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Photo Feature: On Patrol in Afghanistan

Monday, July 9, 2007

Today, the NATO-led International Security Assistance Force boasts 32,000 men and women from more than two dozen contributing nations, spread out over Afghanistan's 34 provinces. Some partners (Germany, France) restrict their troops to relatively calm areas in the north where they focus on reconstruction projects. Others (the United States, Britain, Canada, Holland) operate in the southern and eastern provinces, which remain hotbeds of the Taliban insurgency. Below are snapshots of two separate coalition forces at work on the ground in their respective theaters of the conflict. Each national force has a style all their own.

For example, the British use light, smaller armored vehicles that provide maximum mobility and camouflage for a rapid-response, "get in, get out" strategy. It's fast and loose, but effective. The French use light armored vehicles and state-of-the art equipment in less hostile zones. They are very keen on public relations and communicating with locals on a regular basis to address Afghans' needs and concerns.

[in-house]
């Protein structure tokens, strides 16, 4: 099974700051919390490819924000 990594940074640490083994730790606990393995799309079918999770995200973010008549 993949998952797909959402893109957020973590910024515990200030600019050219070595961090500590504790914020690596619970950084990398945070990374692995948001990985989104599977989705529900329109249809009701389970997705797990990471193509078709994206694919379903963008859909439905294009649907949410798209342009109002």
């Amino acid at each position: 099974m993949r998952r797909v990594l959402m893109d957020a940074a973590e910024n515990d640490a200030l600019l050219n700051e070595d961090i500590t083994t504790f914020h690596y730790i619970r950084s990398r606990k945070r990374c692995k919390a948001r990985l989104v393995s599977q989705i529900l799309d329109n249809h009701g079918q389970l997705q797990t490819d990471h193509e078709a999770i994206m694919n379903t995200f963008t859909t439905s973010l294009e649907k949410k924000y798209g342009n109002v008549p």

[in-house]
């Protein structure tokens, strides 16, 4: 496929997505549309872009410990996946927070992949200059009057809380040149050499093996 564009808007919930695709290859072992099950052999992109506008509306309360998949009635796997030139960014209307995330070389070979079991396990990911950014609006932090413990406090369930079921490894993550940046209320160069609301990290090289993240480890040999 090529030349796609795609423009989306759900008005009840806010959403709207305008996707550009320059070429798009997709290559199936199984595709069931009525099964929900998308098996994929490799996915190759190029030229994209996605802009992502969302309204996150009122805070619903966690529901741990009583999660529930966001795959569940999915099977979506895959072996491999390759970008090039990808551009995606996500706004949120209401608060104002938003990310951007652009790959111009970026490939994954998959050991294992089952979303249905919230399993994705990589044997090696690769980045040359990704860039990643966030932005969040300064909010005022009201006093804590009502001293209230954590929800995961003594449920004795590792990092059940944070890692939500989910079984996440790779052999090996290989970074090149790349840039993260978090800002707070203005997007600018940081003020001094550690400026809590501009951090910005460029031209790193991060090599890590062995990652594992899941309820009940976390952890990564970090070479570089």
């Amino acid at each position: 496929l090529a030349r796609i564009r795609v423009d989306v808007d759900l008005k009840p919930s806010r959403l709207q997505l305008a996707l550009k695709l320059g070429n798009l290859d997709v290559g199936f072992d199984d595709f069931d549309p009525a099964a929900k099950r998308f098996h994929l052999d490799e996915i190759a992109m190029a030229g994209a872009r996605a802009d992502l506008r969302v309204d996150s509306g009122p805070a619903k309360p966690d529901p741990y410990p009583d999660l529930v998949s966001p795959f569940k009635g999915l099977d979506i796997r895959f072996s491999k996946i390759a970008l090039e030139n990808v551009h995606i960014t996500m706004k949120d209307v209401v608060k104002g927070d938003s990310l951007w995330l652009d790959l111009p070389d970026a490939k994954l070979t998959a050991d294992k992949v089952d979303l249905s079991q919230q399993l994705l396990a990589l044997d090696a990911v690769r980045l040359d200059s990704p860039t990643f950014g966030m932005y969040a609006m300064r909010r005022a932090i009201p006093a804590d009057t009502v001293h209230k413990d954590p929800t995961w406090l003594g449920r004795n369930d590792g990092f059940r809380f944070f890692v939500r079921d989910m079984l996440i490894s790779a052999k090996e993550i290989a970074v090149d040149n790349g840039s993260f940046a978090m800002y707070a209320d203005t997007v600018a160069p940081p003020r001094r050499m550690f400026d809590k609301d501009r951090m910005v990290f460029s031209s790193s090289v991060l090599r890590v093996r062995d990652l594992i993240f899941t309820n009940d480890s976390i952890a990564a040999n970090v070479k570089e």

French forces in VB-2L "Mad Max" light armored vehicles patrol the periphery of Kabul.

A French convoy navigates mud backroads off the Shomali Plains en route to a monthly meeting with Pashtun village elders.

French officers get a progress report from village mayor under the shade of a cherry tree.

British Capt. Jeff Lee instructs troops at Forward Operating Base Price before morning security patrol into Gereshk, Helmand province.

A British soldier passes meat vendors in the main market. The first team member was killed two weeks before in an ambush nearby.

A local Afghan boy put his hands up to a passing Capt. Lee, who is providing overhead cover at the front of a four vehicle convoy.

Empty streets greet the British patrol near the center of Gereshk. Taliban elements are based just
outside the city, from where they stage hit-and-run attacks on Afghan and NATO security forces.

Jason Motlagh is a Washington, D.C.-based journalist and regular WPR contributor. He returned from month-long trip to Afghanistan in late June.